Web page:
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Enjoy the Small-Town Charm of Walhalla

Marie McAden Marie McAden
A former staffer with The Miami Herald, Marie moved to SC in 1992. She is passionate about the outdoors, and enjoys exploring the state’s many natural treasures from the Lowcountry to the Upstate.
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Walhalla likes to call itself the “Main Street to the Mountains.” Driving through town, it’s easy to understand why. The main corridor through the historic downtown district takes you straight to Sumter National Forest with its many picturesque waterfalls, hiking and mountain biking trails, and the National Wild and Scenic Chattooga River

Whether you’re looking to set up base camp for an itinerary packed with outdoor activities or you’re simply driving through to hike or camp in the mountains, don’t miss the opportunity to check out this charming small town.

Along Main Street, you’ll find a fun collection of antique stores, one-of-a-kind shops, friendly cafes and an inviting coffee shop offering a great cup of joe, fresh-baked pastries and ice cream. Most of the businesses are housed in historic buildings, adding to the appeal of a stroll through the town center.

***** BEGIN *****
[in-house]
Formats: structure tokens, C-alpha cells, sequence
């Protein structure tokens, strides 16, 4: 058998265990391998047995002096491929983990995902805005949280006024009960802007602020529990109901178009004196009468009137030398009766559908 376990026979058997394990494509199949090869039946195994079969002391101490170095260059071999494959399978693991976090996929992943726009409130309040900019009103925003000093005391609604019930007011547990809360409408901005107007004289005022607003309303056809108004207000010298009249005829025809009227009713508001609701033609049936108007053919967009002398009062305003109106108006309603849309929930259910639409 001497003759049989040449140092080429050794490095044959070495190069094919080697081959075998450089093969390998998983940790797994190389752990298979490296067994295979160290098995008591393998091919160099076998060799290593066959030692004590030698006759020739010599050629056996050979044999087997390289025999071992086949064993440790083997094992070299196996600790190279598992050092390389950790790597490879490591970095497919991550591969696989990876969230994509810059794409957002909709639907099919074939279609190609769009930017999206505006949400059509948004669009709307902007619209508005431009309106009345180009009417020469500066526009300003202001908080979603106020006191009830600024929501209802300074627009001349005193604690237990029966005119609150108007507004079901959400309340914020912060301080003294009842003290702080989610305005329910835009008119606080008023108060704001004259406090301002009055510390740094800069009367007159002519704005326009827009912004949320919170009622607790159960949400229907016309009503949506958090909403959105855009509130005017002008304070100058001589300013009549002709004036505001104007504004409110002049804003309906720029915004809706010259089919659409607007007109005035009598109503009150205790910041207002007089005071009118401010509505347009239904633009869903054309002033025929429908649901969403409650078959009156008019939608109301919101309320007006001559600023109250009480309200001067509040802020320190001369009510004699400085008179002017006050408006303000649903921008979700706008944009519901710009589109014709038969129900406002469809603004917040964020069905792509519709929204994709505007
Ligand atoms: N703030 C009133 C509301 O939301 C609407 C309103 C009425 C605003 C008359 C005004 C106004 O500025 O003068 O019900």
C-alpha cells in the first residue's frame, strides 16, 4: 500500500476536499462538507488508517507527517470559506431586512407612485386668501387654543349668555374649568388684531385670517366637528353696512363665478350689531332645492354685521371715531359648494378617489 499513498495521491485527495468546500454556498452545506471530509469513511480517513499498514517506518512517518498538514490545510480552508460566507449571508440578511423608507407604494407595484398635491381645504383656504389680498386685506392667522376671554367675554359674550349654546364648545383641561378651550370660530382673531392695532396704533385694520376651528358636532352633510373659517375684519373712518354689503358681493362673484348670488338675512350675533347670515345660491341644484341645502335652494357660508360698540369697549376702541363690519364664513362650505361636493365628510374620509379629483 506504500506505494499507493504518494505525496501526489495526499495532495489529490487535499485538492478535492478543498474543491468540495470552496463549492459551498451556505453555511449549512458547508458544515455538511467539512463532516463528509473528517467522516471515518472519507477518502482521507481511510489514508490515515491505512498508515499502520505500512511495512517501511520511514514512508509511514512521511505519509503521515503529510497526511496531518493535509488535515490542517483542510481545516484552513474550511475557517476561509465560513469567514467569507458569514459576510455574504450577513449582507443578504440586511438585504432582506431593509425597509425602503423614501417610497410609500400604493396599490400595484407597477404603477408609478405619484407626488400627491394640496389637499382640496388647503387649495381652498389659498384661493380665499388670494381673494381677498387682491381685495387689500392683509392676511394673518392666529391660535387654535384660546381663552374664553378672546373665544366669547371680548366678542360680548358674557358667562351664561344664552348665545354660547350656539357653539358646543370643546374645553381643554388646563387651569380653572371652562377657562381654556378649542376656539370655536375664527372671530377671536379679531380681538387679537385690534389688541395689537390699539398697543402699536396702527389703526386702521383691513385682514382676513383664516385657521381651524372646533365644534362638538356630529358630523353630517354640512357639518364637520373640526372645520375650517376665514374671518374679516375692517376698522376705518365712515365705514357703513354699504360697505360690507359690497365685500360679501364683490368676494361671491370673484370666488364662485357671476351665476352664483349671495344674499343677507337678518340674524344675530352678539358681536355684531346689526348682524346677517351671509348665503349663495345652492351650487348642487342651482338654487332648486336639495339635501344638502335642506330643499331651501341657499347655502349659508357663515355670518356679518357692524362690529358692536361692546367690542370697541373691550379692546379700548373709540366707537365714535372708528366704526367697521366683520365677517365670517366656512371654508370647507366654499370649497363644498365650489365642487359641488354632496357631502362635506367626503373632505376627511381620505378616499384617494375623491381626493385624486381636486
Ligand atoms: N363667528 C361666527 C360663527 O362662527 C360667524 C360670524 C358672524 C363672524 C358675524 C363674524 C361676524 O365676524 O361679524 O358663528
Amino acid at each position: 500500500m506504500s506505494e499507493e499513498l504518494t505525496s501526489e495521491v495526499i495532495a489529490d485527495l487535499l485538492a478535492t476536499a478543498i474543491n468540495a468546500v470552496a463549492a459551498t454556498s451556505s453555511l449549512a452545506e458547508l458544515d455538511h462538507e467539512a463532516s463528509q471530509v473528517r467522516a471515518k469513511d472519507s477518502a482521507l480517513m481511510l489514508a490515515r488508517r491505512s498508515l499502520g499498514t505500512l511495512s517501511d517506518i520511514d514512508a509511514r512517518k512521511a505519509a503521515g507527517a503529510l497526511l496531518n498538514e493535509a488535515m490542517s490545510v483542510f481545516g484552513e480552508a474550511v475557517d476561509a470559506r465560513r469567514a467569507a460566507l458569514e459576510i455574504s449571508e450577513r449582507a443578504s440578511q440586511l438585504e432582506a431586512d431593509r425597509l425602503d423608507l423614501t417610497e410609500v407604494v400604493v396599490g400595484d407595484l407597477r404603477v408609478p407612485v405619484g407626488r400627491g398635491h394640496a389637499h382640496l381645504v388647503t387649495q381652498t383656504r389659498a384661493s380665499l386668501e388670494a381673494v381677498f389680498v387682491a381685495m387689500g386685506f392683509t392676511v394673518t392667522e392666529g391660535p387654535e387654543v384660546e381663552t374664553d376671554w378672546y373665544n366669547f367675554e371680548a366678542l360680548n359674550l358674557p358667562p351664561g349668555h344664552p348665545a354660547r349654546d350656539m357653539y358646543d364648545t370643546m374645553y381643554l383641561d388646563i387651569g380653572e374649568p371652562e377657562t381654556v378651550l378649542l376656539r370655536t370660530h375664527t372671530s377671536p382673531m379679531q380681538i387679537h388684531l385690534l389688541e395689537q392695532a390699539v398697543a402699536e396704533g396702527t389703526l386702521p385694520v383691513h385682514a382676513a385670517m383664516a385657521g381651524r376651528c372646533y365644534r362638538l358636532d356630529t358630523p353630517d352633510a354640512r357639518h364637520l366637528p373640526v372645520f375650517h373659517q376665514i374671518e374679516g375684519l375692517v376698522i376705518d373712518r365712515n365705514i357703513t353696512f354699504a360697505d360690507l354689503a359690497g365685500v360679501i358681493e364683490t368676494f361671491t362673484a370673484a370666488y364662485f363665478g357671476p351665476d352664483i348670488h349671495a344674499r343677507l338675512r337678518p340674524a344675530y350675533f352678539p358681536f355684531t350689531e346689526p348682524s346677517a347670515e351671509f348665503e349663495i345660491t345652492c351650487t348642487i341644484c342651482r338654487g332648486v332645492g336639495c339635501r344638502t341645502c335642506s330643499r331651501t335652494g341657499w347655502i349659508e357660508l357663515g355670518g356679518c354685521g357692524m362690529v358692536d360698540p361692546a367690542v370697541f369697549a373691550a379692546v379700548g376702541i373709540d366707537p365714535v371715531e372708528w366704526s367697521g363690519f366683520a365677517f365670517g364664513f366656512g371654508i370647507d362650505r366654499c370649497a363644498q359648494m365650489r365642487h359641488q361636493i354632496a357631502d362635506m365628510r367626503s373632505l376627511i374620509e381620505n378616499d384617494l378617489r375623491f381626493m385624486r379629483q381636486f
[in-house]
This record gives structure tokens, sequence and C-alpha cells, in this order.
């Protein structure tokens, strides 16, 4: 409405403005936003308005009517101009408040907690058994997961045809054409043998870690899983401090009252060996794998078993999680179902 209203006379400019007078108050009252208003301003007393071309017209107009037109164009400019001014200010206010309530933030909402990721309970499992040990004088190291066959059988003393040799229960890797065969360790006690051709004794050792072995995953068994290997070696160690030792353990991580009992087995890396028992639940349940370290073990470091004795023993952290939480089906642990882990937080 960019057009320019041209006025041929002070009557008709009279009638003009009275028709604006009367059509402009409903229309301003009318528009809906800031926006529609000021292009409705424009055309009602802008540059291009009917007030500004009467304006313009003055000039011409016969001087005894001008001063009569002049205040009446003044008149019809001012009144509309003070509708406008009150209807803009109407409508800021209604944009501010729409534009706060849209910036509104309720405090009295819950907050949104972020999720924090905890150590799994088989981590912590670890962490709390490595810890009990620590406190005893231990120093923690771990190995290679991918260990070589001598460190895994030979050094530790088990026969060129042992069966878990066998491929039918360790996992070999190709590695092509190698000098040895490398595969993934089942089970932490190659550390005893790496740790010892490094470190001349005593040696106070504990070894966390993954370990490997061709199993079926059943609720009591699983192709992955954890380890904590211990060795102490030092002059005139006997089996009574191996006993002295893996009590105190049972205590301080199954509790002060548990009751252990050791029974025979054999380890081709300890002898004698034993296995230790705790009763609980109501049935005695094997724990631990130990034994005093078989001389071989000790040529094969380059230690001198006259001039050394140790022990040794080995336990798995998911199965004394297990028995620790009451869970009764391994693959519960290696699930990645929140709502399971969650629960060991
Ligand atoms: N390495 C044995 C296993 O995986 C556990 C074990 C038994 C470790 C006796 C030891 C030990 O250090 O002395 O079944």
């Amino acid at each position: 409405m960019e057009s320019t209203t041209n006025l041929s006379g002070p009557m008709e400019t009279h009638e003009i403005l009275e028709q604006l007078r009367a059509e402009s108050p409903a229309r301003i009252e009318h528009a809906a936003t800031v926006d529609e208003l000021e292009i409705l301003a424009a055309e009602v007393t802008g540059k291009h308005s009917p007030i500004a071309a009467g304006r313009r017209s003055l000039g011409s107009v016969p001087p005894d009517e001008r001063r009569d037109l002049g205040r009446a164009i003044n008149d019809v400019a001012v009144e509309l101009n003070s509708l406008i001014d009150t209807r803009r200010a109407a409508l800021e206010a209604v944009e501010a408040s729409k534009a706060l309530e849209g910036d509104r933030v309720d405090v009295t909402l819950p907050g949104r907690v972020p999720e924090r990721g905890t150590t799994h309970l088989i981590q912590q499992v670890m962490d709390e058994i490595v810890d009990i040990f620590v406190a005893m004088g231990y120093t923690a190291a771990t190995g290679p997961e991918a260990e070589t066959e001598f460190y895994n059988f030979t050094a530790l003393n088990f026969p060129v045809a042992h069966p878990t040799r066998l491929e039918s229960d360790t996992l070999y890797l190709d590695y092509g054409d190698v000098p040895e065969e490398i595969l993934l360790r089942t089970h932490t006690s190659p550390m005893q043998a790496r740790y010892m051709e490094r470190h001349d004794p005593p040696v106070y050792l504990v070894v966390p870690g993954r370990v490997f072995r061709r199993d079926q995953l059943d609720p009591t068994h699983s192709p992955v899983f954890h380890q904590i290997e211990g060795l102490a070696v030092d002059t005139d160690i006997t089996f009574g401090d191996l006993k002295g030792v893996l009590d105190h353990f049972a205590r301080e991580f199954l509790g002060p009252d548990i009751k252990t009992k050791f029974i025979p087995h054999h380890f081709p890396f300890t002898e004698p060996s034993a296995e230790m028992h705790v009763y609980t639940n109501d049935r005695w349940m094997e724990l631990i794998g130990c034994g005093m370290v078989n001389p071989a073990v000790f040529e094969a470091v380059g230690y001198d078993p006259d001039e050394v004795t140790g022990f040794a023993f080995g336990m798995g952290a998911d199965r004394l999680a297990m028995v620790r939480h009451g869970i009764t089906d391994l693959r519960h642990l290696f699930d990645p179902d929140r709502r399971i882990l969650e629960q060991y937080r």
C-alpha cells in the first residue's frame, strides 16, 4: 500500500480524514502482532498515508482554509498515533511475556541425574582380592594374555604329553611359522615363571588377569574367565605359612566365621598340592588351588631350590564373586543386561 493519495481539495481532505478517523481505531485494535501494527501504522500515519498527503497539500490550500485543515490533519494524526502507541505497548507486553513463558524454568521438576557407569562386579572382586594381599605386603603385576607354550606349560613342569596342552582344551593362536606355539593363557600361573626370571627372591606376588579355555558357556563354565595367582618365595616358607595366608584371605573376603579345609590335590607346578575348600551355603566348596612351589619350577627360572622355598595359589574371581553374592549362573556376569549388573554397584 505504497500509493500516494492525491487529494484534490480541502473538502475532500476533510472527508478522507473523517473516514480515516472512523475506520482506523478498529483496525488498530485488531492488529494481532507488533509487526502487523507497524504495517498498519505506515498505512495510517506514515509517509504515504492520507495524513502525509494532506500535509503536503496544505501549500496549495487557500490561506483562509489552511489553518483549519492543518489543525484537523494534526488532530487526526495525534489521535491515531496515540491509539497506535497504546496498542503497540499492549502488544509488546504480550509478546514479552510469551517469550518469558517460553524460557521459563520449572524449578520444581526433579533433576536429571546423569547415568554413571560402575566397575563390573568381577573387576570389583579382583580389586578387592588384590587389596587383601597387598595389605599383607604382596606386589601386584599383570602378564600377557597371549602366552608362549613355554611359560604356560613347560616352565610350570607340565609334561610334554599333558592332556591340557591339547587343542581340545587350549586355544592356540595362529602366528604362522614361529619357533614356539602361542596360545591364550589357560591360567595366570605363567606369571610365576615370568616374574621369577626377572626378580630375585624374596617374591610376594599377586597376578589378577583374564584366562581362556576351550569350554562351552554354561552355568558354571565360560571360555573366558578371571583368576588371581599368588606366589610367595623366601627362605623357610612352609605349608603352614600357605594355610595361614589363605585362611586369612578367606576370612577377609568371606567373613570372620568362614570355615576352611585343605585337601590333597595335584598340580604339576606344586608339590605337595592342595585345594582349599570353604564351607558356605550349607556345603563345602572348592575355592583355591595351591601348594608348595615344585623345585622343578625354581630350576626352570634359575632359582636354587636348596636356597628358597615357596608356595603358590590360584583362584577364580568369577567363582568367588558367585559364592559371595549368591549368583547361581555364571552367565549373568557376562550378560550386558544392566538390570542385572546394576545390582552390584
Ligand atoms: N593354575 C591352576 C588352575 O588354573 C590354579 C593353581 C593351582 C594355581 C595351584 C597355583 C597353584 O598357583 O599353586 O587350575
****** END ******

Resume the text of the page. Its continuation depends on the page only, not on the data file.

The area also offers a number of other historic sites, including an elementary school built in 1903, now home to the Walhalla Performing Arts Center; Patriot’s Hall, built in 1933 by the Civilian Conservation Corps; and the iconic St. John’s Evangelical Lutheran Church, organized in 1853 by members of Charleston’s German Colonization Society.

Unable to find land along the coast that suited them, the group settled in the South Carolina foothills, which reminded them of the landscape they left behind in northern Germany. They named their new community Walhalla or “garden of the gods.”

Each October, the town honors its German roots with one of the best Oktoberfest celebrations in the state. Businesses along Main Street go all-out decorating their storefronts in a fall motif. The community event includes exhibits, walking tours, live music, Bavarian dancers demonstrating traditional German folk dances and lots of bratwursts, German pastries and German beer and wine.

The town also hosts a number of other unique events, including the monthly Main Street Cruise-In for classic cars, Walhalloween and Rally in the Valley, a spring cycling event that ends with barbecue, craft beer and bluegrass music at Lake Jemiki.

Visitors also will want to hit Stumphouse Park, featuring Issaqueena Falls, Stumphouse Mountain Bike Park and the famed Stumphouse Tunnel, part of a railroad project that was left abandoned with the start of the Civil War.

Add to that, Oconee Station State Historic Site, a former military compound established in the late 18th century to defend against attacks from Cherokee and Creek Indians who lived in the area. The stone blockhouse that served as an outpost for the South Carolina State Militia remains on the 210-acre state park.

Marie McAden
A former staffer with The Miami Herald, Marie moved to SC in 1992. She is passionate about the outdoors, and enjoys exploring the state’s many natural treasures from the Lowcountry to the Upstate.